There is a silence right then for two whole minutes while she meditates on what went wrong a long time ago. I can hear Mick Jagger singing in the suite next door. It’s not a record that I know, so… I don’t know. Maybe he has some new solo stuff out. Or maybe he has done the theme song for some new flop movie. Or maybe he’s making a cameo appearance on some Fugees-Related-Product. Or maybe he’s right in there buck naked taking a shower while some supermodel watches, enjoying her finest hour.
I feel a little uneasy with The Duchess, just like I do when I have ceased to understand.
“Sure. We all got problems,” she grunts, calmly dismissing Abdelkrim from her conversation, “and our problems obey the laws of perspective. They look big close up.”
After the Abdelkrim disaster they had to stockpile heroin. “In two months we lost no less than ninety kilos of heroin, twenty of morphine, and five of cocaine. When the heat receded Dimitrios made what will probably be his last visit to New York. To all the world he’s just some geriatric old olive oil importer these days. He was still handsome when I met him; now he just looks like a big slab of fish. He bought three cheap houses on Long Island and, by ‘95, we had, beneath the floorboards, a permanent backup supply of 250 kilos of heroin, 200-odd kilos of morphine, 90 kilos of cocaine and a small quantity of prepared Turkish opium. These three Long Island buildings are right alongside each other. A shopfront on the bottom floor of each. One of these a thrift store. I got my nephew Tiago to run a gay art gallery in the second when he got out of jail though Tiago is not gay. “Gay” just makes it look harmless. They are harmless, no? The gallery allows Tiago to keep an eye on the place for us. He spends a day a week there, and they actually sell the occasional piece. The third property is a music shop specializing in reggae and other black stuff. That one is a straight legit rental. There are three rooms over each shop. Important ground floor exits back and front. Doors not that easy to kick in. That sort of place. A bad neighborhood so that nobody gives a shit whether we live or die. I remember Dimitrios once told me that it is the efficient who generally win; the gamblers who generally lose. Dimitrios now has a nice wealthy family but his secret is that he truly understands what it is to be poor. You know, my darling, that like you I was once a radical socialist…”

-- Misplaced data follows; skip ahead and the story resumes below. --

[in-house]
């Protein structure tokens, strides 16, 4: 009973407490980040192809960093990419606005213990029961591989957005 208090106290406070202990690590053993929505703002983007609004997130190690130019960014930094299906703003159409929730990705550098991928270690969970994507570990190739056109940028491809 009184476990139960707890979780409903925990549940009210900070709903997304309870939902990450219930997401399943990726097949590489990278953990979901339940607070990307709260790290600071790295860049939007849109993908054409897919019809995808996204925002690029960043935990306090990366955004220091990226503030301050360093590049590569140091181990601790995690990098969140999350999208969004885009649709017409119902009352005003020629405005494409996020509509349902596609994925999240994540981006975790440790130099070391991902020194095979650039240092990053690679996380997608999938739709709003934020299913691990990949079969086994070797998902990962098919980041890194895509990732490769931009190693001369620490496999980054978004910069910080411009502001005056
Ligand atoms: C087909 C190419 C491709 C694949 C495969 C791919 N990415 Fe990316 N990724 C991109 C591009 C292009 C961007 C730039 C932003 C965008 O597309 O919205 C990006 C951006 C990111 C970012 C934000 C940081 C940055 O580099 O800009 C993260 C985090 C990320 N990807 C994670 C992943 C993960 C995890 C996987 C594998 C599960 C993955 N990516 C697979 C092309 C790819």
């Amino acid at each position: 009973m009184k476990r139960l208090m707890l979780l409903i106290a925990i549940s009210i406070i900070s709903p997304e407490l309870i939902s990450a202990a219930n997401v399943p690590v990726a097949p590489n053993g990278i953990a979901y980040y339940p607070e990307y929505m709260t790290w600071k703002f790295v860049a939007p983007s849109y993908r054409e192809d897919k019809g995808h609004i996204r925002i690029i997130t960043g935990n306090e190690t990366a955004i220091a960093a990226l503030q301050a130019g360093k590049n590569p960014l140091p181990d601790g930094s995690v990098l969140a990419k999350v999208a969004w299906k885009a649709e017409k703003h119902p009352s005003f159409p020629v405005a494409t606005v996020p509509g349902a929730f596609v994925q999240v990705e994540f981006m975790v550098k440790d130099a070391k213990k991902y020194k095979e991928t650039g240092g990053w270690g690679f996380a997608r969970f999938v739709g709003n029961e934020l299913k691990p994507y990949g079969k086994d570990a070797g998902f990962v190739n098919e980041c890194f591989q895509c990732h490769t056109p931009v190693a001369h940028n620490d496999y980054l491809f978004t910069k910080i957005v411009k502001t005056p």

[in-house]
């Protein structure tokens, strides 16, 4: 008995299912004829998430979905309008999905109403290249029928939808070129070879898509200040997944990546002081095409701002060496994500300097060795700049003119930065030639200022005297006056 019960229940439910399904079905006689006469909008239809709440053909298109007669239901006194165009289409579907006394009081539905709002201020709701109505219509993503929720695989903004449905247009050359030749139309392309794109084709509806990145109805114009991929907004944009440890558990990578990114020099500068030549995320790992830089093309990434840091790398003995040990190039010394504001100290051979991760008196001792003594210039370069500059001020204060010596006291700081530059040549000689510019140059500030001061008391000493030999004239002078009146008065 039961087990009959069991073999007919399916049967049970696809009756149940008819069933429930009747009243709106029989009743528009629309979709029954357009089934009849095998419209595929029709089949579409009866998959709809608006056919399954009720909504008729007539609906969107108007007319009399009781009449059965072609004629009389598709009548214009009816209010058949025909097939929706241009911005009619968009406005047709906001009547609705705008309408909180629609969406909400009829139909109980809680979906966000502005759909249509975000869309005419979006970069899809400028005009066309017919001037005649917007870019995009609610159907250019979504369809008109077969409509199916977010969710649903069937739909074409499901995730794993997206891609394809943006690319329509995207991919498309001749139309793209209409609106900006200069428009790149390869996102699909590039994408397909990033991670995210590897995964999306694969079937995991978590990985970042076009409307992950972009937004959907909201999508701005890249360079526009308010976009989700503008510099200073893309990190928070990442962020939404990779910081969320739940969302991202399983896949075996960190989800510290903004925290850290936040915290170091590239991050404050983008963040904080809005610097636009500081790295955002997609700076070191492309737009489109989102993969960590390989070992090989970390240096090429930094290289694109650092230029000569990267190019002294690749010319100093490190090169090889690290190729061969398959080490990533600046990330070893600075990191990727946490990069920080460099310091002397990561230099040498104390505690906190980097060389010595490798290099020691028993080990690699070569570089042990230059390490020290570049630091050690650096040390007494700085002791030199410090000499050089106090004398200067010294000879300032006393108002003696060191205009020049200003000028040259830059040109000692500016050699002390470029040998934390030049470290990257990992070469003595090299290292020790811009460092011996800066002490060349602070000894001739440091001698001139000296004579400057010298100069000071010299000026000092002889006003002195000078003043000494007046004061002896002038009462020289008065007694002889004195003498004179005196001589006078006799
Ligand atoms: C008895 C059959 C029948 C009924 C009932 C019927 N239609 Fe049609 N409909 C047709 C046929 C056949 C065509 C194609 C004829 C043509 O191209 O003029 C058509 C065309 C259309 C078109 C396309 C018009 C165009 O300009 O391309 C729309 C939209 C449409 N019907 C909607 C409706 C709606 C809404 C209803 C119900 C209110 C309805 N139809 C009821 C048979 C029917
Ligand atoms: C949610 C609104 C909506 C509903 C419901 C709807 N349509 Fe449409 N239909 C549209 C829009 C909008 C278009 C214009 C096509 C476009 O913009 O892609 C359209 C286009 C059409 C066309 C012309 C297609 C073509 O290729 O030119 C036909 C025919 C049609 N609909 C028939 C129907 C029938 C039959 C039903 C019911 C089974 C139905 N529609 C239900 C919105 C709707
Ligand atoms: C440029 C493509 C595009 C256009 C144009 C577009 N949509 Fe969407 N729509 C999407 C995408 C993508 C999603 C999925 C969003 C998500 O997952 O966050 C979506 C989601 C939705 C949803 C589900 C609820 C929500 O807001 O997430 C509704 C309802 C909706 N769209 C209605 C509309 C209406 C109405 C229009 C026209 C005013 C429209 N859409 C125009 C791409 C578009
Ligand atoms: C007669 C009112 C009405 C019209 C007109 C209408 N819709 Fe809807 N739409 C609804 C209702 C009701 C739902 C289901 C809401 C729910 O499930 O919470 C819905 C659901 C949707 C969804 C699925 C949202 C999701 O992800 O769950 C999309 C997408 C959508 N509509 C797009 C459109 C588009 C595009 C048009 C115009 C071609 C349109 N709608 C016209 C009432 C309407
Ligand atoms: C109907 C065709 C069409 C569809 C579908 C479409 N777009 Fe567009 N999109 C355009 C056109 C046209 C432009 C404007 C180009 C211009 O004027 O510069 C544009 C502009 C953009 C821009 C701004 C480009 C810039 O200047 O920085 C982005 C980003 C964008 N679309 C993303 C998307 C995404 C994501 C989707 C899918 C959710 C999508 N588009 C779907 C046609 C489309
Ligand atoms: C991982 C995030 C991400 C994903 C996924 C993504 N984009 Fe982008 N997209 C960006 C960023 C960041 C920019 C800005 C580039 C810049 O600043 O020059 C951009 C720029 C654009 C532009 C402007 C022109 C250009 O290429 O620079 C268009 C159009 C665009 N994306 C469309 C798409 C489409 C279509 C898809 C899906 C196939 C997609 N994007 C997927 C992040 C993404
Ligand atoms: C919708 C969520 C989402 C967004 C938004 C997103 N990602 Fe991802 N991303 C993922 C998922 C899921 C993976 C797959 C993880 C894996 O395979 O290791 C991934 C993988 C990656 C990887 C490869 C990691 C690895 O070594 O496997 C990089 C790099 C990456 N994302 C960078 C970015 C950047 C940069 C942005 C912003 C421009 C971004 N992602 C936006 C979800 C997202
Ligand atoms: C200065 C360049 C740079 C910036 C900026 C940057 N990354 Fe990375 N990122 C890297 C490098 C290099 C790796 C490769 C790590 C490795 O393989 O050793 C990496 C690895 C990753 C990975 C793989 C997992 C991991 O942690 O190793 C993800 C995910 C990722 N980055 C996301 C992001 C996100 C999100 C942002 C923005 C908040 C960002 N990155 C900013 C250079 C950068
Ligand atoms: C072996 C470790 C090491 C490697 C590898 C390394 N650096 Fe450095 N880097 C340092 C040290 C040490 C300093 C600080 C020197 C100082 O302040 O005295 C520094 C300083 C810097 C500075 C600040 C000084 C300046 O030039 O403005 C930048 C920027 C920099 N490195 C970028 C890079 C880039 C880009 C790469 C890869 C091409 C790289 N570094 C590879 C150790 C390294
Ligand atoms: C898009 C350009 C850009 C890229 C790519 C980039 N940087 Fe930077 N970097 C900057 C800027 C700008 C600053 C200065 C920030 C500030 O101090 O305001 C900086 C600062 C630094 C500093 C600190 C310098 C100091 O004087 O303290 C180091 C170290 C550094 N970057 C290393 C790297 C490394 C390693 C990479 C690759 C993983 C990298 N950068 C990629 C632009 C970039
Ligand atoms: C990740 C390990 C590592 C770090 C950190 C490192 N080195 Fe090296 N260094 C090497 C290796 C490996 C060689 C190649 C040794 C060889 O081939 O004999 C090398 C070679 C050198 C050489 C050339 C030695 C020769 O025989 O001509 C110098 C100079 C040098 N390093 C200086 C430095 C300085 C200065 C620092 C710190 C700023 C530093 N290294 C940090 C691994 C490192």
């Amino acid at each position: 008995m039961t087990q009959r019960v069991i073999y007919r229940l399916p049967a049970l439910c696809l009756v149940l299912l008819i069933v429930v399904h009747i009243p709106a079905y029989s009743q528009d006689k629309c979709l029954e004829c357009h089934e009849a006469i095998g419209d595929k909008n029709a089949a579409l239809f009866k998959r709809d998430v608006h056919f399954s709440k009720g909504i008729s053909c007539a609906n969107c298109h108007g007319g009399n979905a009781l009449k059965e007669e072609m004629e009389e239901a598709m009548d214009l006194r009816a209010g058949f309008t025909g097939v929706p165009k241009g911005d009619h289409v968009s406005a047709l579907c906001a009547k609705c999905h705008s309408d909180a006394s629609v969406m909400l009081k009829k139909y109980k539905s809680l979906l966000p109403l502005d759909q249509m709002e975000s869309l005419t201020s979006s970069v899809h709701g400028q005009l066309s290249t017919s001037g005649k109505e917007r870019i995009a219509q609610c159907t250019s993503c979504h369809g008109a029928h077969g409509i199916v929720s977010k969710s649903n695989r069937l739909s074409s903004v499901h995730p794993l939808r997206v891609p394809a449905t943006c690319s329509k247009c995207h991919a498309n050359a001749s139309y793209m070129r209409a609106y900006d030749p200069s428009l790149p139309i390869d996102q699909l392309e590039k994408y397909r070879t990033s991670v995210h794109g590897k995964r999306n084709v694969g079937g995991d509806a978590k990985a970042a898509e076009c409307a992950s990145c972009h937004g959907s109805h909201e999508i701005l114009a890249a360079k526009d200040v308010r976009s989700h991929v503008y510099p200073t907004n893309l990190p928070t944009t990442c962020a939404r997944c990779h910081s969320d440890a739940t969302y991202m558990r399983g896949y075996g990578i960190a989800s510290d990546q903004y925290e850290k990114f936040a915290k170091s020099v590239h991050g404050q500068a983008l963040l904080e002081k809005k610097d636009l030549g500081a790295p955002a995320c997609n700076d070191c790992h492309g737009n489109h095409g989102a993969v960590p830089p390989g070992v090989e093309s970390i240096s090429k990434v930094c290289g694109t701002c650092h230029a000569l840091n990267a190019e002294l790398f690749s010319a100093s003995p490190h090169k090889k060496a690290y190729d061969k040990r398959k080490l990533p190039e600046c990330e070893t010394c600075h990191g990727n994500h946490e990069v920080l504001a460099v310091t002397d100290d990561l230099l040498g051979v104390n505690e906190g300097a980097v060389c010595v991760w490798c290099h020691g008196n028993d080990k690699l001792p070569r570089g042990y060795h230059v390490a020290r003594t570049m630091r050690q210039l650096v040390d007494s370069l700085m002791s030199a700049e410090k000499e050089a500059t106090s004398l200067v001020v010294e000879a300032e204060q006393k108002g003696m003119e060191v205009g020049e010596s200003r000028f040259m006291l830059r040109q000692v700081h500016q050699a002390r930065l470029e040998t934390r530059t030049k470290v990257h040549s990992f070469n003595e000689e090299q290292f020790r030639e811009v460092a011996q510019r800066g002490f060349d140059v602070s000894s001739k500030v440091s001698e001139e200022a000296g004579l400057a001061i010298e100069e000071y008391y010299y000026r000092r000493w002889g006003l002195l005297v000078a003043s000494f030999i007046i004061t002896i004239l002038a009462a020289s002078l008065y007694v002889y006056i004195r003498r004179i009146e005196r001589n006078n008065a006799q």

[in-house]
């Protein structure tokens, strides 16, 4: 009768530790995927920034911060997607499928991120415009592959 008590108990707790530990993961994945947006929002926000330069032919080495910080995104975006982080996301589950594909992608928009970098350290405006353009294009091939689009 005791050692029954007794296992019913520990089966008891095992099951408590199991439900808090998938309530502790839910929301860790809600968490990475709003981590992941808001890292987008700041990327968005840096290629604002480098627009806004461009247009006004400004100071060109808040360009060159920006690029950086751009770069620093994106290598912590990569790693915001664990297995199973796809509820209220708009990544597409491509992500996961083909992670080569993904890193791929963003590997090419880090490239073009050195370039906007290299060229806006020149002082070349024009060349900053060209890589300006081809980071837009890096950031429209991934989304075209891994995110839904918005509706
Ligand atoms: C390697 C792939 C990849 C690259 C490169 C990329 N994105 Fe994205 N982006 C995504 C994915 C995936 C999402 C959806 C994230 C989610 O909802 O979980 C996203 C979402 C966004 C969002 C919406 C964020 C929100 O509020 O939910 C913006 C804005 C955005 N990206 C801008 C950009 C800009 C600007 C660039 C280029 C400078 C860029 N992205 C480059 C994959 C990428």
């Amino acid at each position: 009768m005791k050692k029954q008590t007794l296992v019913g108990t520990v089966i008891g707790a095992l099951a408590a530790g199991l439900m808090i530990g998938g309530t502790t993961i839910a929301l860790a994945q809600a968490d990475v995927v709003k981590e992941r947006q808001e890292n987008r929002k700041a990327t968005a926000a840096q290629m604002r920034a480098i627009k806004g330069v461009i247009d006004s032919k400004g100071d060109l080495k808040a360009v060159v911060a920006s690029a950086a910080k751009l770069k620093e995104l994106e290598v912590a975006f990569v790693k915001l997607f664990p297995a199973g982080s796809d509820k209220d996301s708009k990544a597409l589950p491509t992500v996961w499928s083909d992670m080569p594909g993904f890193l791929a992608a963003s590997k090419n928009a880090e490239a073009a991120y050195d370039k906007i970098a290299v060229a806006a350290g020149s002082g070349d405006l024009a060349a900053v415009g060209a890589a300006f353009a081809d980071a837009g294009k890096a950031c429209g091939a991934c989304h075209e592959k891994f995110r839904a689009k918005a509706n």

“Anarchist,” I correct her, though I can’t imagine why.
“OK, OK, you were an anarchist.”
“Still am an anarchist.” I think.
“Yes, yes, my dear, you still are an anarchist. Very romantic. Congratulations. We are the world. So, anyway, when I was a radical socialist I was such an optimist. Now, like Lou Reed says, I’m resigned to the resignation of the poor.”
“Lou Reed said that?” I interject dubiously. I have every album Reed ever made though I’m not so intrigued by his collaborations with Sam from Sam and Dave or his ‘Perfect Day’ with Pavarotti and Dolly Parton or whoever the fuck. Reed should be ashamed of himself in that regard.
“Yass. Lou said that.”
I gather from her suddenly somewhat frumpy Dowager Empress tone that I’ve caught her out but if I keep catching her out all the time I’ll lose a friend. That’s the catch. Still, I’ve never known Lou Reed to write a bad line or to be resigned to anything. Since I’m here sitting in his city in the Chelsea Hotel I don’t feel like letting it pass. But I do.